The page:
I am excited to participate in a seven-week online event celebrating the State of Black Science Fiction 2012. Each participating writer will blog once a week on a common topic. Today’s is “The State of Black Science Fiction.”
There will also be giveaways. Our first giveaway will take place on Monday, February 6, 2012. Each time one of my blog readers leaves a comment here or on my Facebook page (my handle is madcapmaggie), they will be entered for a chance to win.
I will be giving away a signed copy of the Poetic Muselings anthology, Lifelines. The winner will be announced on February 6th. And you can go on over to another author’s blog for a chance to win there, too.
And now on to The State of Black Speculative Fiction
I have been reading science fiction for a long time. I’m 65 now, and I was already a fan when I selected Robert A. Heinlein’s “Farmer in the Sky” for my tenth birthday. I read Samuel Delaney’s “Dhalgren” when it first came out. I’ve read reams of Octavia Butler and smaller amounts of Steven Barnes, Sheree Thomas, Walter Mosley and Nalo Hopkinson. I’ve sampled Charles Saunders and Tananarive Due. Still, in my opinion, we need more black writers, more readers, and better press.
My first love is poetry, and I’ve read a lot of poetry by black authors. I have a book of poetry by Rita Dove and another by Michael S. Harper on my nightstand. Gwendolyn Brooks is another favorite. A mention of Robert Hayden’s poem about Frederic Douglas made it into a poem of mine. Somewhere in my mess of books is an anthology. And I borrowed another from my local library. My local library is small and old. It’s so out of date that our town is building another.
Just for grins, I searched on Amazon for “African American poetry anthologies” (1244 results) versus “African American science fiction anthologies.” (174 results).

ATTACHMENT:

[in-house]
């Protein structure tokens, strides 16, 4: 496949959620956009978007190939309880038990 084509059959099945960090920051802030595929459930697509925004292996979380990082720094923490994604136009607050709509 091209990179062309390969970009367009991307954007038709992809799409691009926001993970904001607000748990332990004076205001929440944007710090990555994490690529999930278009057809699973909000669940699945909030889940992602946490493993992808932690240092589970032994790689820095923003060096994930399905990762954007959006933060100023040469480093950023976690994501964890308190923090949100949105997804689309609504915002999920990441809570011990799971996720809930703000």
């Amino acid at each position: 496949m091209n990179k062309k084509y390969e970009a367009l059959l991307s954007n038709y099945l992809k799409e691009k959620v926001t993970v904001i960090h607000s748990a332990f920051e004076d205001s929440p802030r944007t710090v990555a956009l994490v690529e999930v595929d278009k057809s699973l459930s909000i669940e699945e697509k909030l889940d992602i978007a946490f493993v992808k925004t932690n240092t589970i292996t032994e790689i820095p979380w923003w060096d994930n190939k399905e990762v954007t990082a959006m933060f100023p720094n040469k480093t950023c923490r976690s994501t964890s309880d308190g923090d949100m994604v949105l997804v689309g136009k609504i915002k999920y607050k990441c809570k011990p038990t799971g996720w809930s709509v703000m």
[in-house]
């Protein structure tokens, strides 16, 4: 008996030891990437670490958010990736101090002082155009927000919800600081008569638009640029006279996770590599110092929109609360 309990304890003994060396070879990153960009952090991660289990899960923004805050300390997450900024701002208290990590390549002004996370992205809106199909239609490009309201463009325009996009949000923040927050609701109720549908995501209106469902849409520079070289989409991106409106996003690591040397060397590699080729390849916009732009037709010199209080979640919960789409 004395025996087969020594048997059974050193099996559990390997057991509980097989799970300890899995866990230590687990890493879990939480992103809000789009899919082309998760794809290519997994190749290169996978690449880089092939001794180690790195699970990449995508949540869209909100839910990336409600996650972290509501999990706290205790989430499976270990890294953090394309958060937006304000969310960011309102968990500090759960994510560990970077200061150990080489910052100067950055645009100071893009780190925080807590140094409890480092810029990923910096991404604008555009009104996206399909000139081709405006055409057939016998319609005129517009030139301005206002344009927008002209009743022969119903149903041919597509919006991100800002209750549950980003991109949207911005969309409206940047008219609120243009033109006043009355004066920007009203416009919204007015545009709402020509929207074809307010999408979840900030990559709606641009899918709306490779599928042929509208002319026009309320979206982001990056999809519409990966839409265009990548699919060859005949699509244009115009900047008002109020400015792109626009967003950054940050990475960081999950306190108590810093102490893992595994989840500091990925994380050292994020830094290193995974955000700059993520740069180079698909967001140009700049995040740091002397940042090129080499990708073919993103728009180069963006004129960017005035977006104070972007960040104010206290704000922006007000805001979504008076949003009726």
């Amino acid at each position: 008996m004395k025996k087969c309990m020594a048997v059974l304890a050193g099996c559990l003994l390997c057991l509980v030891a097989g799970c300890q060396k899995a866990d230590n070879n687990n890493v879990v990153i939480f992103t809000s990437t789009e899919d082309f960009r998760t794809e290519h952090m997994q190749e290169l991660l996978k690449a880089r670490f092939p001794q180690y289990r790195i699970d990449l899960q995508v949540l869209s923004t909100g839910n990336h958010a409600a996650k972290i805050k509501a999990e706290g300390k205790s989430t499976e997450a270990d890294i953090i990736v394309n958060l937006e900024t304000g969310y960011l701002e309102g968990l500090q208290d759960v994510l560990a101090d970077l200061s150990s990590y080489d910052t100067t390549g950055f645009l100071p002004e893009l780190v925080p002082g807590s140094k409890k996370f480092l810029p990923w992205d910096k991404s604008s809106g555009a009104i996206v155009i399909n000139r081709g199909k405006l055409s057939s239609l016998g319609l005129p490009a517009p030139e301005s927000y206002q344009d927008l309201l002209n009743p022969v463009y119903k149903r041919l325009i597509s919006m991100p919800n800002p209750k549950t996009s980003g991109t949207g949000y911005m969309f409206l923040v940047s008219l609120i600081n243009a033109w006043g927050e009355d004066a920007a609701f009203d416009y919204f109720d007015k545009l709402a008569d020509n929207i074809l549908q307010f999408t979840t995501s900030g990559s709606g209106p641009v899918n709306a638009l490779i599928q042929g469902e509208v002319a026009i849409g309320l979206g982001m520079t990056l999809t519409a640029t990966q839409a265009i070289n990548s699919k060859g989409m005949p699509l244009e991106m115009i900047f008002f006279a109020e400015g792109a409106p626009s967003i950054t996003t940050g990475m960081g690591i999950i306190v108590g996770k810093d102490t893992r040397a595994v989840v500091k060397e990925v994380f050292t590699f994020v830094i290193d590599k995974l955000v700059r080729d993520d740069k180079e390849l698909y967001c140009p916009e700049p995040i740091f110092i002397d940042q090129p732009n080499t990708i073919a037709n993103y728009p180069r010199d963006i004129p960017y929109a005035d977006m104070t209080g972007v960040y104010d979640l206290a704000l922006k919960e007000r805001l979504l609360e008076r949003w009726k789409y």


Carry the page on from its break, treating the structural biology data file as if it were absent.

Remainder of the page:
That’s sad. If any of my readers is interested in a list of Black poets, email me – or check one of the many anthologies out of the library and start reading. Your librarian can probably furnish you with a list of names with no difficulty.
If you’re interested in Black speculative fiction, you won’t be so lucky. Of the three librarian at my local library, only one, in her 20’s, had read any at all. The other two were both, I think, over 50, were at a loss. Neither was a fan of speculative fiction, much less heard of Black writers.
I didn’t fare much better at my local Barnes and Noble. There was indeed a novel by Walter Mosley on display, but it was one of his mysteries. The only Samuel Delaney they had was a single copy of Dhalgren, and they had nothing by Charles Saunders, Tananarive Due, or Steven Barnes. I would have found this much more frustrating if I hadn’t just borrowed several novels by Steven Barnes from my local library using inter-library loan.
What about Black characters by white sci fi authors? The only one who leaps to mind is Robert A. Heinlein. The main character in Tunnel in the Sky, Rod Walker, is black, as are a couple of the other characters. And Sergeant Jelal in Starship Troopers is black as well — a fact Heinlein, who loved to jolt readers out of their comfort zone, doesn’t reveal until half-way through the book, well after readers have had time to form an opinion about the character. Tunnel in the Sky, by the way, was written in 1955, and Starship Troopers in 1959.
As to me, I’m tired of the good guys always being white. That was a big part of the reason the alien Aleyni, my main character, Raketh Frey, and his father in my upcoming novel, “Relocated,” are all black. Another character who proves sympathetic, Major Brad Reynolds, is of mixed Native American heritage. The bad guys are white, and yes, it was a deliberate choice.